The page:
“You can not be here, señora, you have to go to the corner and wait for the official to review the papers,” a uniformed man tells a woman. The man turns and yells at an independent journalist, telling him that photographs are not allowed. He also tells a young woman to turn off her phone before entering the room.

Little by little, part of the strict security routine that was deployed around the US Embassy is being transferred to the Colombian consulate.

Jimena’s fears do not end in Cuba. His biggest nightmare is to arrive in Bogotá and be asked for a document she does not have. The mere idea that she might have to return to the Island to look for a paper robs her of her sleep. “Just in case, I’m taking everything, even what is not necessary,” she says, and shows a pink folder cluttered with papers.

At noon, the the nearly fifty people still standing in line wilt with fatigue. The rest have gone to have lunch or doze under nearby trees.

The guard, who until last December yawned in his booth overcome by  boredom, stares at the line. “Señora you can’t be here,” he warns a Cuban woman living in Miami who approaches the consulate door to try to enter. The woman complains that she has come to help her daughter obtain the Colombian visa and that everything is very badly organized.

At several points, employees have posted a sign with an email to clear up doubts and get an appointment, but most of those who arrive prefer to be “present in body.” The anguish that they have lived for weeks, since the relationship between Washington and Havana began to get complicated, is not calmed with an email.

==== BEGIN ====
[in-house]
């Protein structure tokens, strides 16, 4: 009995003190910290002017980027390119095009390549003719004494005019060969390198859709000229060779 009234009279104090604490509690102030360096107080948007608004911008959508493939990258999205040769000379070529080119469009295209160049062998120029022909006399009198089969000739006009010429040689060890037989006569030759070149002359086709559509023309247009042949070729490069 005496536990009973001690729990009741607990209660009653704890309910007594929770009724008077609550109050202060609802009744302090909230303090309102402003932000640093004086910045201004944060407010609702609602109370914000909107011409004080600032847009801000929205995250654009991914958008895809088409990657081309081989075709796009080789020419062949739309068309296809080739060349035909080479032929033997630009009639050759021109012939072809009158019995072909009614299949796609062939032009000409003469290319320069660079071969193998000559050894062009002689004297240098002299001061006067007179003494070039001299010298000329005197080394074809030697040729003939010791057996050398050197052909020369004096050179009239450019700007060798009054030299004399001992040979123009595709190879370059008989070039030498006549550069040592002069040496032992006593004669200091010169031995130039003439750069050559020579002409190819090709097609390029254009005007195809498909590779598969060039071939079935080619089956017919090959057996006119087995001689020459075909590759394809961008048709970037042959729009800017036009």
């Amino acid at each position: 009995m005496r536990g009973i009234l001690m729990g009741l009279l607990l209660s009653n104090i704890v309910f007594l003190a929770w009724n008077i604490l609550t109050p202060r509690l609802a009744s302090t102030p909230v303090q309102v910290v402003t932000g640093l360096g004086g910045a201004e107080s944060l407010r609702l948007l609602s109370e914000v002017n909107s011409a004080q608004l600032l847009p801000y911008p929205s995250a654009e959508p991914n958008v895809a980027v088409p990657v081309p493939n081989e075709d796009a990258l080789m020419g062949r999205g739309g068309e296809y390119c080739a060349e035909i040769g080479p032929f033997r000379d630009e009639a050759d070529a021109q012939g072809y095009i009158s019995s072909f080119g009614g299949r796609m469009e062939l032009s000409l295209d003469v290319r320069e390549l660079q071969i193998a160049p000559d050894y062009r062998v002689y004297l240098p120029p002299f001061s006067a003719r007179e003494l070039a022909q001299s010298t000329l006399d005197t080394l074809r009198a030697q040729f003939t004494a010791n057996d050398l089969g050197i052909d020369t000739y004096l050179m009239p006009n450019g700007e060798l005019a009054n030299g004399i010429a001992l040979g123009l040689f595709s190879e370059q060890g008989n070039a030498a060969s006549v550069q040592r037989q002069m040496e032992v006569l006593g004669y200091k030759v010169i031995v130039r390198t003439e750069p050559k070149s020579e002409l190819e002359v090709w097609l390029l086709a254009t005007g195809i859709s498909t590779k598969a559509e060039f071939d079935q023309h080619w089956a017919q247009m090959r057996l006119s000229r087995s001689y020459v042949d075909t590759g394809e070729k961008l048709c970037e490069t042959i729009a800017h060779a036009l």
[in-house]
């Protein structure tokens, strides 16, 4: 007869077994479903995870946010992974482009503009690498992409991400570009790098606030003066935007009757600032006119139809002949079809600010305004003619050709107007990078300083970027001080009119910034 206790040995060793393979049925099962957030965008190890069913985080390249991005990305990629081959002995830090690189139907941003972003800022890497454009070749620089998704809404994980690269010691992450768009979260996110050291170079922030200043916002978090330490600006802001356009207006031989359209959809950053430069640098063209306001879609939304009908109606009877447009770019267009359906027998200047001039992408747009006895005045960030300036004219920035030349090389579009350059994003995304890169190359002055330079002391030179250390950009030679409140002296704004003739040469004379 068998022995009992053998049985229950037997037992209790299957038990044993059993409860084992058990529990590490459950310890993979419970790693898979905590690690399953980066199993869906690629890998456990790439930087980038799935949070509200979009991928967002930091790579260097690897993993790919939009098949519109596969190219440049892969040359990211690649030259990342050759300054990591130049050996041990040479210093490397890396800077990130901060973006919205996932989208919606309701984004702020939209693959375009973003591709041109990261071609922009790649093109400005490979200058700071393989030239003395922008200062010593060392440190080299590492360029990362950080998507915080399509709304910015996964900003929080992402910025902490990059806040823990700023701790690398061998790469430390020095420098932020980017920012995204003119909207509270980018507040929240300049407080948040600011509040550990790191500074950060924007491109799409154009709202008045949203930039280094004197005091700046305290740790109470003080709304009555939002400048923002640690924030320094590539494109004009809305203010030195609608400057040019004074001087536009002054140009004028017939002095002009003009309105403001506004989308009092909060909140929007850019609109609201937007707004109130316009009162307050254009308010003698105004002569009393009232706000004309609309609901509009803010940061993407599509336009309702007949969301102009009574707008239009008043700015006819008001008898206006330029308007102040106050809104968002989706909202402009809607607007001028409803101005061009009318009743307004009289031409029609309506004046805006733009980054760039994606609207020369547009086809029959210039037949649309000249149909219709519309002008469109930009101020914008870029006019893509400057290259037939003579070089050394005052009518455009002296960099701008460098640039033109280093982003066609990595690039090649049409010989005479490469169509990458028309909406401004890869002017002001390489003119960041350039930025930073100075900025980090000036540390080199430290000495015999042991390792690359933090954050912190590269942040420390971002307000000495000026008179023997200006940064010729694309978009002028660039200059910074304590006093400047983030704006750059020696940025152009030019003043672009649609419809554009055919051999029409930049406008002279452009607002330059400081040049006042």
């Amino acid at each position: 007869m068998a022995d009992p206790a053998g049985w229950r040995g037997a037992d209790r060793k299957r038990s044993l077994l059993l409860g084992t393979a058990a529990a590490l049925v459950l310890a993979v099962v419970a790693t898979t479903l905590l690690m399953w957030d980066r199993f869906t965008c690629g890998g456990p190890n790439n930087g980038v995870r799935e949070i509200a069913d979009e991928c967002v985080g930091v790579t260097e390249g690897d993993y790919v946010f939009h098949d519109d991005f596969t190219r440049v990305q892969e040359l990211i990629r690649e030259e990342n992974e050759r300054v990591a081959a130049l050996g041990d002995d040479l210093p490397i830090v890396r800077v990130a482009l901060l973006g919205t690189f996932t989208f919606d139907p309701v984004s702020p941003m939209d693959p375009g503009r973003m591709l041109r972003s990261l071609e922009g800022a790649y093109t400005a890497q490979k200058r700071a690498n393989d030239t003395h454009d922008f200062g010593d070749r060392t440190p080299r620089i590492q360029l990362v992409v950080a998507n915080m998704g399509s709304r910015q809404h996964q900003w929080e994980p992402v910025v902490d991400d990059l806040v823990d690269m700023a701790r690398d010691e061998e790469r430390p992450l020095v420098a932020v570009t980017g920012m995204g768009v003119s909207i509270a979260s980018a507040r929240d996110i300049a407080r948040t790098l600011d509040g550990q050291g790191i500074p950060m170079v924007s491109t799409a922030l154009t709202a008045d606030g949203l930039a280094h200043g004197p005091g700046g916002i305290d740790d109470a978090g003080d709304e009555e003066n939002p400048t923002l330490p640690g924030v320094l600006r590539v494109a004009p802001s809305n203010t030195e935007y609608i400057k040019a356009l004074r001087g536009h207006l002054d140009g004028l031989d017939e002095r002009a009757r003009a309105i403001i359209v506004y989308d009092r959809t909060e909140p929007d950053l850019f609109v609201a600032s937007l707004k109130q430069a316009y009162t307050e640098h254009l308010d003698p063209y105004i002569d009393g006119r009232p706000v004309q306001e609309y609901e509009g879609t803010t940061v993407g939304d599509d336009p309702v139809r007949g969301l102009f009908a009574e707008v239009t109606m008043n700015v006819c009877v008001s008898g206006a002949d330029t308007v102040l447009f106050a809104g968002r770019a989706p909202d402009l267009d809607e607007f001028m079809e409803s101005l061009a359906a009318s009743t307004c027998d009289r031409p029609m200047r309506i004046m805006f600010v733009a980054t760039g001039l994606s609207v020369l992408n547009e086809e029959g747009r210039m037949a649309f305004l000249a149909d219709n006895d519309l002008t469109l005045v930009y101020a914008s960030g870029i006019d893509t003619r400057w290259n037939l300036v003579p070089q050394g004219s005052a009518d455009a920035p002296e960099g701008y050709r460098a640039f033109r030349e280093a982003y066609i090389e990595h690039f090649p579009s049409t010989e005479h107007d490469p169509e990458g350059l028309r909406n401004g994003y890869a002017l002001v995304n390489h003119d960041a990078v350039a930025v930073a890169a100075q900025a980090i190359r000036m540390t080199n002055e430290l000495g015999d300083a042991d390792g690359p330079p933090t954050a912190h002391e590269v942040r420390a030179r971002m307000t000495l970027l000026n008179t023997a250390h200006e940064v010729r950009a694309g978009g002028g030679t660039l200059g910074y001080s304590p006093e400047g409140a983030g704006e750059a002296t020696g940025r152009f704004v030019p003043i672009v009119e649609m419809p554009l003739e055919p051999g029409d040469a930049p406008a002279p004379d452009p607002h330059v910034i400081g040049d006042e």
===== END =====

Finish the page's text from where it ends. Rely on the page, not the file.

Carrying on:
“I’m staying here until the Colombian visa is stamped on my passport, so I have to sleep overnight in the street,” says José Carlos, a Havana resident who has been waiting for two years to reunite with his children and his wife “on the other side of the puddle.” And he adds, “Anyway, I already sold my house so I’m renting and no one is at home waiting for me.”

As evening starts to fall pessimism falls over the line. “There are no guarantees that the United States will grant us the visa,” says a female voice that comes from a corner of the group. “All this can be for nothing and a tremendous loss of money,” she adds. José Carlos silences her: “Do not be a wet blanket, when you get to Yuma you will not remember any of this.”

The guard continues to watch the group closely, while darkness settles over busy Calle 14 in Miramar.